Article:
Transparent, which has just completed its third series on Amazon, centres on the experience of Maura Pfefferman, played by Jeffrey Tambor, an older trans woman who is anything but the ‘conventionally attractive, respectable, thin cisgender model’ stereotype – although she is white, middle-class and wealthy. Maura is a retired academic who, in her previous identity as Mort, has not always been respectful of her female counterparts: the series deals partly with her relationships with her three children and her ex-wife Shel, and partly with her attempts to cope with the pressures of coming out, and with coping with her past and current privilege. But what is important about Transparent is that Maura is never presented as an anomaly in a world of ‘normal’ cisgender subjects: instead her transformation is the catalyst for sometimes jolting change in those around her. Through Maura’s network of old and new relationships, the show has explored marriage and divorce, marriage equality, racism, Jewishness, abuse, abortion, women and ageing, male privilege, bisexuality and the BDSM scene, to name just a few. Writer Jill Soloway, who was inspired to write the script by her own father coming out as a trans woman, has spoken of her desire to address intersectionality through ‘the questions of whether or not women, people of color, and queer people have similar or different struggles, especially for people who are sometimes both, who are women of color or queer people of color’. ‘What’, she asks, ‘do trans women owe each other if one is black and one is white; what is the trans sisterhood, and does it transcend race’?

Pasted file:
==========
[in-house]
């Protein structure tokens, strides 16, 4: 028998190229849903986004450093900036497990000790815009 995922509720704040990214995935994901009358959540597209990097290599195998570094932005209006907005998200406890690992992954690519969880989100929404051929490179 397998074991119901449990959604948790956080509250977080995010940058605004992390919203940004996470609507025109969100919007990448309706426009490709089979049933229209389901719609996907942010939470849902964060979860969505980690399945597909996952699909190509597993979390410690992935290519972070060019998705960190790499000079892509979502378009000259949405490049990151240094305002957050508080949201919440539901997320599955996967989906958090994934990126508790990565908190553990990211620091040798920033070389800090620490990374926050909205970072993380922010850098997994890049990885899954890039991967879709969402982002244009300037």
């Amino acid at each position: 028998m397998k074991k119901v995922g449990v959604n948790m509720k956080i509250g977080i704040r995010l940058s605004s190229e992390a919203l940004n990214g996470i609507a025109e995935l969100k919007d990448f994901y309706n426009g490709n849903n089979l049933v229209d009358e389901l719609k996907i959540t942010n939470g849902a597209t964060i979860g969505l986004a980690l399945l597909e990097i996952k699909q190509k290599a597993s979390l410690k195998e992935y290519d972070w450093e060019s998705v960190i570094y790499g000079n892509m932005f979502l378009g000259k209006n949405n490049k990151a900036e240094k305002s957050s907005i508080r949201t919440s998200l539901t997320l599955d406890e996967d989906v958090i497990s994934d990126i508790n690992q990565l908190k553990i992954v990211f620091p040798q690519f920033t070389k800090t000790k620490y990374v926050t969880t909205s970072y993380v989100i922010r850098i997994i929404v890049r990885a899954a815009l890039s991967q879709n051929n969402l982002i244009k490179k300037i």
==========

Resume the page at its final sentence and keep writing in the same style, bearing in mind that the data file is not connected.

It’s to the credit of Soloway and to extraordinary performances by the core cast that the show manages to do all this and still be warm, funny, and believable – there are no conventionally likeable characters, only believably complex, sometimes contradictory human beings. Moving beyond the model of trans* people as anomalies who have rights and who must be treated as equal but who nevertheless deviate from what is assumed to be the norm of fixed, intelligible gender identity, Transparent shows that gender identity – all gender identity – is political. It is also deeply about the ways in which gender identities do not exist in isolation – as the individualising discourses of neoliberal capitalism would have it – but are embedded in social worlds: from Maura’s support group, which includes a number of real-life trans activists who were also consulted in the writing of the script, to set-piece disastrous family gatherings (a Thanksgiving dinner that almost turns violent: a huge, vulgar wedding that ends in the break-up of the happy couple), these are characters firmly located in a social world - and that can be both oppressive and liberating.